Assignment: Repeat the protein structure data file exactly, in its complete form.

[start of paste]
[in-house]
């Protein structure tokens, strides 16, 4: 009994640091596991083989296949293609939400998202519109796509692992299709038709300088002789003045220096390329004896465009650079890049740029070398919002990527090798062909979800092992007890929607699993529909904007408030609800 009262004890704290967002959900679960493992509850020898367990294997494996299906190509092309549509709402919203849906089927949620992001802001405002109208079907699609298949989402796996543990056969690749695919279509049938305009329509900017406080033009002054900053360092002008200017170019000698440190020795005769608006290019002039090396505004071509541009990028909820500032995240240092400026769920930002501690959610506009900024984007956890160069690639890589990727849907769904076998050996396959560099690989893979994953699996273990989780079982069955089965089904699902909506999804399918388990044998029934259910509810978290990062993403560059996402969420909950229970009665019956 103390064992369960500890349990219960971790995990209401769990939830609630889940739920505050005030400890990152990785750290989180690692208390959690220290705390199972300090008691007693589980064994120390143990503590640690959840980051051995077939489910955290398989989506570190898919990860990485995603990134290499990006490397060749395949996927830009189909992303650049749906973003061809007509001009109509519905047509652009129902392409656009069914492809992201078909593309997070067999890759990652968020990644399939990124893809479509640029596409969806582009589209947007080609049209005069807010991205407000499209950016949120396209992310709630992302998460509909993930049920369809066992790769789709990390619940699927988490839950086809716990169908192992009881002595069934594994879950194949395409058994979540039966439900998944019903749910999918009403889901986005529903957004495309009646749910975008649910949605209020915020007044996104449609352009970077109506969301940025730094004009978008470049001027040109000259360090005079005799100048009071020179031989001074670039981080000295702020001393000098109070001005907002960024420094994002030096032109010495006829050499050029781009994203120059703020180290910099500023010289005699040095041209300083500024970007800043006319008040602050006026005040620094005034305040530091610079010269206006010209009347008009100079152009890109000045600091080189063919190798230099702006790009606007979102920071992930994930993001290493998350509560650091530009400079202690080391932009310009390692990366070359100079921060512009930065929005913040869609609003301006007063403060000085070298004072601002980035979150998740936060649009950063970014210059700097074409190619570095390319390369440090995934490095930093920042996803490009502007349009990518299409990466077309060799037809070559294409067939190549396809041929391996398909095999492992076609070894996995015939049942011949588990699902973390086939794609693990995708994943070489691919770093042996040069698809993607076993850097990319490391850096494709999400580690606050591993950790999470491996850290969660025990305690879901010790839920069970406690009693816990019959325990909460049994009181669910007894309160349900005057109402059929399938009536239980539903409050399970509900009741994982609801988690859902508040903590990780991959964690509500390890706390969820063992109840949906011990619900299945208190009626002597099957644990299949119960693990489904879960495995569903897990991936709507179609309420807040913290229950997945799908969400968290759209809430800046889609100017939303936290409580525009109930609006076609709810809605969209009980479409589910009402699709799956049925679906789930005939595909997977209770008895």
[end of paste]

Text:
[in-house]
């Protein structure tokens, strides 16, 4: 009994640091596991083989296949293609939400998202519109796509692992299709038709300088002789003045220096390329004896465009650079890049740029070398919002990527090798062909979800092992007890929607699993529909904007408030609800 009262004890704290967002959900679960493992509850020898367990294997494996299906190509092309549509709402919203849906089927949620992001802001405002109208079907699609298949989402796996543990056969690749695919279509049938305009329509900017406080033009002054900053360092002008200017170019000698440190020795005769608006290019002039090396505004071509541009990028909820500032995240240092400026769920930002501690959610506009900024984007956890160069690639890589990727849907769904076998050996396959560099690989893979994953699996273990989780079982069955089965089904699902909506999804399918388990044998029934259910509810978290990062993403560059996402969420909950229970009665019956 103390064992369960500890349990219960971790995990209401769990939830609630889940739920505050005030400890990152990785750290989180690692208390959690220290705390199972300090008691007693589980064994120390143990503590640690959840980051051995077939489910955290398989989506570190898919990860990485995603990134290499990006490397060749395949996927830009189909992303650049749906973003061809007509001009109509519905047509652009129902392409656009069914492809992201078909593309997070067999890759990652968020990644399939990124893809479509640029596409969806582009589209947007080609049209005069807010991205407000499209950016949120396209992310709630992302998460509909993930049920369809066992790769789709990390619940699927988490839950086809716990169908192992009881002595069934594994879950194949395409058994979540039966439900998944019903749910999918009403889901986005529903957004495309009646749910975008649910949605209020915020007044996104449609352009970077109506969301940025730094004009978008470049001027040109000259360090005079005799100048009071020179031989001074670039981080000295702020001393000098109070001005907002960024420094994002030096032109010495006829050499050029781009994203120059703020180290910099500023010289005699040095041209300083500024970007800043006319008040602050006026005040620094005034305040530091610079010269206006010209009347008009100079152009890109000045600091080189063919190798230099702006790009606007979102920071992930994930993001290493998350509560650091530009400079202690080391932009310009390692990366070359100079921060512009930065929005913040869609609003301006007063403060000085070298004072601002980035979150998740936060649009950063970014210059700097074409190619570095390319390369440090995934490095930093920042996803490009502007349009990518299409990466077309060799037809070559294409067939190549396809041929391996398909095999492992076609070894996995015939049942011949588990699902973390086939794609693990995708994943070489691919770093042996040069698809993607076993850097990319490391850096494709999400580690606050591993950790999470491996850290969660025990305690879901010790839920069970406690009693816990019959325990909460049994009181669910007894309160349900005057109402059929399938009536239980539903409050399970509900009741994982609801988690859902508040903590990780991959964690509500390890706390969820063992109840949906011990619900299945208190009626002597099957644990299949119960693990489904879960495995569903897990991936709507179609309420807040913290229950997945799908969400968290759209809430800046889609100017939303936290409580525009109930609006076609709810809605969209009980479409589910009402699709799956049925679906789930005939595909997977209770008895």